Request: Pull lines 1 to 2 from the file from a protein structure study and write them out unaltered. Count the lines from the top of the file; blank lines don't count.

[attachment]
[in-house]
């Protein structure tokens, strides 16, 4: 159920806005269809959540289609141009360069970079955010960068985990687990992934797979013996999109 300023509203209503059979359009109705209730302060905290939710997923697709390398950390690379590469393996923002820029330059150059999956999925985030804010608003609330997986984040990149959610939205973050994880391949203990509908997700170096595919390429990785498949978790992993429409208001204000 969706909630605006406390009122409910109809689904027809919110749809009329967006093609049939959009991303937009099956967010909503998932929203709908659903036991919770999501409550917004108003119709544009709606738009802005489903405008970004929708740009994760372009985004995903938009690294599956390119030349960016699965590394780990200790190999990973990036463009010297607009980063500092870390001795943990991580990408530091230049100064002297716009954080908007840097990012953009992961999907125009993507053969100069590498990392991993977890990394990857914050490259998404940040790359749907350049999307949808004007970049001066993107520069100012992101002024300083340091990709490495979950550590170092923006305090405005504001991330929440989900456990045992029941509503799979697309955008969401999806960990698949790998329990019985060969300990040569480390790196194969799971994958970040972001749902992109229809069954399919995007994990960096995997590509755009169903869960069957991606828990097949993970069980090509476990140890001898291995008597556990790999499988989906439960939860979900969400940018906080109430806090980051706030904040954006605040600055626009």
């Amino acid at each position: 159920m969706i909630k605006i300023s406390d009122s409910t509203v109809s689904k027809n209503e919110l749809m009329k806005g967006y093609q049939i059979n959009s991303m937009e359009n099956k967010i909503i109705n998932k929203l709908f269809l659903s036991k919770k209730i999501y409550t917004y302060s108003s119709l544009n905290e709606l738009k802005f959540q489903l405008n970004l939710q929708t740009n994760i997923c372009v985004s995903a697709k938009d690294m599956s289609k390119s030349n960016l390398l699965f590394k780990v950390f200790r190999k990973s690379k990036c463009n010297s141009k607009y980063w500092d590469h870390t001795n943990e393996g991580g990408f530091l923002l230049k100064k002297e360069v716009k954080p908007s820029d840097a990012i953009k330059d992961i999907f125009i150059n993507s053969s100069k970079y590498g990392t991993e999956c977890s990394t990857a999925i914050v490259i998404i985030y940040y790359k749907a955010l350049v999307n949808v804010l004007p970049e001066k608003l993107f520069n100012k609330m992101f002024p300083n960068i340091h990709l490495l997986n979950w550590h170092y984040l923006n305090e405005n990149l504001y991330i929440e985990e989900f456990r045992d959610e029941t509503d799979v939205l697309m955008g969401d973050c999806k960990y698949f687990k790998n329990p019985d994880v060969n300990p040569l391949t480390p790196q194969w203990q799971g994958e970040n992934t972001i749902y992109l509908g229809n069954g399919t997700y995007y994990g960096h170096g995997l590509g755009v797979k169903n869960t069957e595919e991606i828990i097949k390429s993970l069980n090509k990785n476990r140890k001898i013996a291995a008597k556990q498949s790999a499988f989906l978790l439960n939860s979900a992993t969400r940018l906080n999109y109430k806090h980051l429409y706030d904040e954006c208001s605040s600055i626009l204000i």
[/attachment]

[in-house]
């Protein structure tokens, strides 16, 4: 159920806005269809959540289609141009360069970079955010960068985990687990992934797979013996999109 300023509203209503059979359009109705209730302060905290939710997923697709390398950390690379590469393996923002820029330059150059999956999925985030804010608003609330997986984040990149959610939205973050994880391949203990509908997700170096595919390429990785498949978790992993429409208001204000 969706909630605006406390009122409910109809689904027809919110749809009329967006093609049939959009991303937009099956967010909503998932929203709908659903036991919770999501409550917004108003119709544009709606738009802005489903405008970004929708740009994760372009985004995903938009690294599956390119030349960016699965590394780990200790190999990973990036463009010297607009980063500092870390001795943990991580990408530091230049100064002297716009954080908007840097990012953009992961999907125009993507053969100069590498990392991993977890990394990857914050490259998404940040790359749907350049999307949808004007970049001066993107520069100012992101002024300083340091990709490495979950550590170092923006305090405005504001991330929440989900456990045992029941509503799979697309955008969401999806960990698949790998329990019985060969300990040569480390790196194969799971994958970040972001749902992109229809069954399919995007994990960096995997590509755009169903869960069957991606828990097949993970069980090509476990140890001898291995008597556990790999499988989906439960939860979900969400940018906080109430806090980051706030904040954006605040600055626009």